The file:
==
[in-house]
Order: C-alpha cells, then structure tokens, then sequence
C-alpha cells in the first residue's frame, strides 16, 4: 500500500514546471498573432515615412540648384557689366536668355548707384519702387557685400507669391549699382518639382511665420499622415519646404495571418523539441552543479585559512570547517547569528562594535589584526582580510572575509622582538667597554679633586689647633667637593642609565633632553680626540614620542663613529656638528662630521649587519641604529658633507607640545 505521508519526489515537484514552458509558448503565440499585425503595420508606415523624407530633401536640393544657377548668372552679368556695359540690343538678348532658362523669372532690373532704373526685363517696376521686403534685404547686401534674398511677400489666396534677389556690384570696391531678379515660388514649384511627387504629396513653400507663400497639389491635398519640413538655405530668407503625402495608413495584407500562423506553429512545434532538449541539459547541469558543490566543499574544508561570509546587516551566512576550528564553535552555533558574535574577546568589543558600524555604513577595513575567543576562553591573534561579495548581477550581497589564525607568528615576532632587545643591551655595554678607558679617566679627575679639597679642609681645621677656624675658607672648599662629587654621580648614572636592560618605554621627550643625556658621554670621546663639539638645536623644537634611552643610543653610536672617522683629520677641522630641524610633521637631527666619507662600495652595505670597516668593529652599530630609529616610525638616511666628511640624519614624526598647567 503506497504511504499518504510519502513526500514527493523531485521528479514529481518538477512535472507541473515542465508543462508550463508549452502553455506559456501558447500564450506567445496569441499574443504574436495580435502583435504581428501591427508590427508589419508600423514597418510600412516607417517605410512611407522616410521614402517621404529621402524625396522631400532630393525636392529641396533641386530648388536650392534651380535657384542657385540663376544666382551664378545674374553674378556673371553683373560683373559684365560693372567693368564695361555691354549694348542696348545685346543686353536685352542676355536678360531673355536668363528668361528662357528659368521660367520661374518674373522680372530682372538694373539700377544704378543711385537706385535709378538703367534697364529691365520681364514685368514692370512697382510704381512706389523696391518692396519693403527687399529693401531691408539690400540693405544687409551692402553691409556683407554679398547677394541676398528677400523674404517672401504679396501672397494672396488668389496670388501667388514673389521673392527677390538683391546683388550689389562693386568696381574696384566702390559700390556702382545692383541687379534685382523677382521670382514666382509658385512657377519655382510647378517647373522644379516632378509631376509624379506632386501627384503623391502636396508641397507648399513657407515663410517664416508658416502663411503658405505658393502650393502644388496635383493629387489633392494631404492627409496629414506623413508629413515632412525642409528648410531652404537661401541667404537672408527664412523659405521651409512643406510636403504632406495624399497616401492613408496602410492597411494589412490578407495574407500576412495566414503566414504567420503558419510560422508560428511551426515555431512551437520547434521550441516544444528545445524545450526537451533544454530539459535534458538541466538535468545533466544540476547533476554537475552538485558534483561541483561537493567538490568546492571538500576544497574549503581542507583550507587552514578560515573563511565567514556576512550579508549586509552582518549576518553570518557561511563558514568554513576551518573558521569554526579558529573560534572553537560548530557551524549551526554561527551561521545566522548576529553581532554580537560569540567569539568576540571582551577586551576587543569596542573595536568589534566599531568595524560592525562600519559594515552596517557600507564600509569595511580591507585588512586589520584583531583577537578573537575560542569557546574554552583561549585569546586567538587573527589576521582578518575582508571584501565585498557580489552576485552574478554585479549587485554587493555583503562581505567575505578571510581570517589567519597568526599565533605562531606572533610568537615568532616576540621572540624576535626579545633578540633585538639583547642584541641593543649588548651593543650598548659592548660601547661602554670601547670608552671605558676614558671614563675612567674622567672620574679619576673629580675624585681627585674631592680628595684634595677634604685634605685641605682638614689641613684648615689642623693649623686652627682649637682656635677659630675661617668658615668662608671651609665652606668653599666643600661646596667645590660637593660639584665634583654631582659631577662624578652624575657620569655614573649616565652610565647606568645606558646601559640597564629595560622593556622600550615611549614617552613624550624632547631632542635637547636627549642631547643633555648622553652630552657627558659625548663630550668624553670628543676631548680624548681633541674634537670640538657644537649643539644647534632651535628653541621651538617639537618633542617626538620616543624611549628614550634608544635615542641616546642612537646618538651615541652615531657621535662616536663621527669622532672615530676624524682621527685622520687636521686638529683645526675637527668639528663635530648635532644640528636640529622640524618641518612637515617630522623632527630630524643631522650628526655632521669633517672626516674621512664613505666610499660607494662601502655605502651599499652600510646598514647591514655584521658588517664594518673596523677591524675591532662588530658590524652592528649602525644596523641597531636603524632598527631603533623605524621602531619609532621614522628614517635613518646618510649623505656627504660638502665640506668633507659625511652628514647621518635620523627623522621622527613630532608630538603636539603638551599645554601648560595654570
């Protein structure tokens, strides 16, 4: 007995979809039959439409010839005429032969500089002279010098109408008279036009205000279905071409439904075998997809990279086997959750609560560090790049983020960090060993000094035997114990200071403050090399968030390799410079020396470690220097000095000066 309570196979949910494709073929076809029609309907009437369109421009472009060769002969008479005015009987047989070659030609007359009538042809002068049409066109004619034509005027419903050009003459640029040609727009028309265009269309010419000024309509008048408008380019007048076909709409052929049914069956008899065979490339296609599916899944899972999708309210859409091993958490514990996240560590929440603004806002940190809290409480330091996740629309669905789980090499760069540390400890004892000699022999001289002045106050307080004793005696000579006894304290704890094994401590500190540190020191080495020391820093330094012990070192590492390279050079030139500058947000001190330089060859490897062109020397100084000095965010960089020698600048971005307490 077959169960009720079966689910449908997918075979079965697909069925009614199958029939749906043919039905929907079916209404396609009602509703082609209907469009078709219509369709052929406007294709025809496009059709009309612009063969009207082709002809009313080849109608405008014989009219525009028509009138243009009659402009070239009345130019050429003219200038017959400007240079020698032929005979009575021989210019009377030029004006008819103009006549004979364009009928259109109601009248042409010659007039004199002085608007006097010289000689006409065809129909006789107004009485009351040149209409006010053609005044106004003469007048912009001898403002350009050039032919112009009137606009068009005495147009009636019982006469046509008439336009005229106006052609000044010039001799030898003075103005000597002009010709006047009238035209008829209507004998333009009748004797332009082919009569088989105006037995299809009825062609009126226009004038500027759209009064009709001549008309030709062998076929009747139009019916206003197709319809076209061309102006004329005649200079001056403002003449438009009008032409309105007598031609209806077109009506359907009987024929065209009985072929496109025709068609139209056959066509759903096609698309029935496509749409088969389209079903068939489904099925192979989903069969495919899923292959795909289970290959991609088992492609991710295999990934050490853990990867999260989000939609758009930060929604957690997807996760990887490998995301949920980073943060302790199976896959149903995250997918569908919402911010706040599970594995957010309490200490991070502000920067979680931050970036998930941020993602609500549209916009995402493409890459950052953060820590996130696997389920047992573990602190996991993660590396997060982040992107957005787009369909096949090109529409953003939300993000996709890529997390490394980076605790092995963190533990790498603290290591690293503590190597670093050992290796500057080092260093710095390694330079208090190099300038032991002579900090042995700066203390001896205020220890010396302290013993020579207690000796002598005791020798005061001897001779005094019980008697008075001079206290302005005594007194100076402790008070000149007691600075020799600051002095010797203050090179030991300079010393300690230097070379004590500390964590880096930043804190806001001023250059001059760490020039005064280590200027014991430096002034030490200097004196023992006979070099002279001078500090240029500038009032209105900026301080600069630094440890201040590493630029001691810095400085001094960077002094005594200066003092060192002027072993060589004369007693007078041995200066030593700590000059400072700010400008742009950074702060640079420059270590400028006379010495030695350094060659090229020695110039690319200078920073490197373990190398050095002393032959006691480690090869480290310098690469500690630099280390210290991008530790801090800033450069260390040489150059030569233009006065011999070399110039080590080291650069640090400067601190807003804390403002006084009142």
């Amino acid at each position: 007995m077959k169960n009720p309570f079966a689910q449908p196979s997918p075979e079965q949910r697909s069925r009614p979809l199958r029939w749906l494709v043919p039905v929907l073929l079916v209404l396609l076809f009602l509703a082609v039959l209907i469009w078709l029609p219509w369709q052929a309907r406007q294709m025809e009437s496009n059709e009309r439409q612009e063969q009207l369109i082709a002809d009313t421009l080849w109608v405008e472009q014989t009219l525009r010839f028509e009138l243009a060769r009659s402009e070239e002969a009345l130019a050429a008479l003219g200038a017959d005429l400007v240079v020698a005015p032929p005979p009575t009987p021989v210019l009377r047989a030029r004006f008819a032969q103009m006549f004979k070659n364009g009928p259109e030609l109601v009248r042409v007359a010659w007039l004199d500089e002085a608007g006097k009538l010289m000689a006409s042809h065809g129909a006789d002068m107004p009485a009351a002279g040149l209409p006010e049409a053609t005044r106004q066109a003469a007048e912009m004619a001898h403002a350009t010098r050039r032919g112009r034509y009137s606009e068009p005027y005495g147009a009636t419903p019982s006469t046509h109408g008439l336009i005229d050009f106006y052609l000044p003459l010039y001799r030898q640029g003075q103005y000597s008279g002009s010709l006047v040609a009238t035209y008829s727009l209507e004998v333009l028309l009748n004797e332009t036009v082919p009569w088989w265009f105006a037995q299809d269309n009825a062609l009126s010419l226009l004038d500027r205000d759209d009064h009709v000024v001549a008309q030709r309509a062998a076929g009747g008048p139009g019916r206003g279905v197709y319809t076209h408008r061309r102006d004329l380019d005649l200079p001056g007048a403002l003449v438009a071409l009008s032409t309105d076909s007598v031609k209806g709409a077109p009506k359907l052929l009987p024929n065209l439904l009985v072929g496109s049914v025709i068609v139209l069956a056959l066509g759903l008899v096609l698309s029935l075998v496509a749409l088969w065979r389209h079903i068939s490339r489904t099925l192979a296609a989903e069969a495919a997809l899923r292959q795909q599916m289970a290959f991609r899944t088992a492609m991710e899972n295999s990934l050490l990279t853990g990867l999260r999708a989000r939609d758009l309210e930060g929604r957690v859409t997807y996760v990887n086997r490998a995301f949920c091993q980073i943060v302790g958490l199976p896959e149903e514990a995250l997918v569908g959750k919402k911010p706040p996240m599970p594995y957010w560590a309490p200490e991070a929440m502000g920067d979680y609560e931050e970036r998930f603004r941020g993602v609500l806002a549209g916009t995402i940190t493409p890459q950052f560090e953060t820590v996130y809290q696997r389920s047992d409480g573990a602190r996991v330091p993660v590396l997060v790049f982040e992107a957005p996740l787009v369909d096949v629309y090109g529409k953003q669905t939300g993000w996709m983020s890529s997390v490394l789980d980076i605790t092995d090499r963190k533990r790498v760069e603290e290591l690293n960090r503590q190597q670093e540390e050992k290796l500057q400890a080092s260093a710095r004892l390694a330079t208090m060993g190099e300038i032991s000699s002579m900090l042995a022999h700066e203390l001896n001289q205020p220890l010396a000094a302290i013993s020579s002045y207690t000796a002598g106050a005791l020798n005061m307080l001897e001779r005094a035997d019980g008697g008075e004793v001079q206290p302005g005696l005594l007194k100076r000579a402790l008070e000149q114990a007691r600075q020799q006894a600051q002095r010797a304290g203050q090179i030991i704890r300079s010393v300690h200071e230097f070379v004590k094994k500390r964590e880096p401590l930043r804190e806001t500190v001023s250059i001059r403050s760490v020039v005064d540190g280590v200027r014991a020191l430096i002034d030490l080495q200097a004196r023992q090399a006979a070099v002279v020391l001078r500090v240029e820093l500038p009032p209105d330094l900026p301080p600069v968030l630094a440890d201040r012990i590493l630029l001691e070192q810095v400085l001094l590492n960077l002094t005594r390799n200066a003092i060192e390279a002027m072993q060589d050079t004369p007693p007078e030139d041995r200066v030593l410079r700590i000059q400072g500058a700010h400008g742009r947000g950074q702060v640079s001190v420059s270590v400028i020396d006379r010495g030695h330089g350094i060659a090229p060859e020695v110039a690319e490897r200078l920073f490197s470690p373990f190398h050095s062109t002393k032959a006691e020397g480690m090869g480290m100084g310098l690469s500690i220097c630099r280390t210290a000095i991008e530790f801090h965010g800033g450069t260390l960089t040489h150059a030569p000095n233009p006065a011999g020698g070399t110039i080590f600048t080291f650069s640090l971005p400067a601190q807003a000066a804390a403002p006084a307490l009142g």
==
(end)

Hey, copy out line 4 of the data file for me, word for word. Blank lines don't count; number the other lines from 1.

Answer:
């Protein structure tokens, strides 16, 4: 007995979809039959439409010839005429032969500089002279010098109408008279036009205000279905071409439904075998997809990279086997959750609560560090790049983020960090060993000094035997114990200071403050090399968030390799410079020396470690220097000095000066 309570196979949910494709073929076809029609309907009437369109421009472009060769002969008479005015009987047989070659030609007359009538042809002068049409066109004619034509005027419903050009003459640029040609727009028309265009269309010419000024309509008048408008380019007048076909709409052929049914069956008899065979490339296609599916899944899972999708309210859409091993958490514990996240560590929440603004806002940190809290409480330091996740629309669905789980090499760069540390400890004892000699022999001289002045106050307080004793005696000579006894304290704890094994401590500190540190020191080495020391820093330094012990070192590492390279050079030139500058947000001190330089060859490897062109020397100084000095965010960089020698600048971005307490 077959169960009720079966689910449908997918075979079965697909069925009614199958029939749906043919039905929907079916209404396609009602509703082609209907469009078709219509369709052929406007294709025809496009059709009309612009063969009207082709002809009313080849109608405008014989009219525009028509009138243009009659402009070239009345130019050429003219200038017959400007240079020698032929005979009575021989210019009377030029004006008819103009006549004979364009009928259109109601009248042409010659007039004199002085608007006097010289000689006409065809129909006789107004009485009351040149209409006010053609005044106004003469007048912009001898403002350009050039032919112009009137606009068009005495147009009636019982006469046509008439336009005229106006052609000044010039001799030898003075103005000597002009010709006047009238035209008829209507004998333009009748004797332009082919009569088989105006037995299809009825062609009126226009004038500027759209009064009709001549008309030709062998076929009747139009019916206003197709319809076209061309102006004329005649200079001056403002003449438009009008032409309105007598031609209806077109009506359907009987024929065209009985072929496109025709068609139209056959066509759903096609698309029935496509749409088969389209079903068939489904099925192979989903069969495919899923292959795909289970290959991609088992492609991710295999990934050490853990990867999260989000939609758009930060929604957690997807996760990887490998995301949920980073943060302790199976896959149903995250997918569908919402911010706040599970594995957010309490200490991070502000920067979680931050970036998930941020993602609500549209916009995402493409890459950052953060820590996130696997389920047992573990602190996991993660590396997060982040992107957005787009369909096949090109529409953003939300993000996709890529997390490394980076605790092995963190533990790498603290290591690293503590190597670093050992290796500057080092260093710095390694330079208090190099300038032991002579900090042995700066203390001896205020220890010396302290013993020579207690000796002598005791020798005061001897001779005094019980008697008075001079206290302005005594007194100076402790008070000149007691600075020799600051002095010797203050090179030991300079010393300690230097070379004590500390964590880096930043804190806001001023250059001059760490020039005064280590200027014991430096002034030490200097004196023992006979070099002279001078500090240029500038009032209105900026301080600069630094440890201040590493630029001691810095400085001094960077002094005594200066003092060192002027072993060589004369007693007078041995200066030593700590000059400072700010400008742009950074702060640079420059270590400028006379010495030695350094060659090229020695110039690319200078920073490197373990190398050095002393032959006691480690090869480290310098690469500690630099280390210290991008530790801090800033450069260390040489150059030569233009006065011999070399110039080590080291650069640090400067601190807003804390403002006084009142």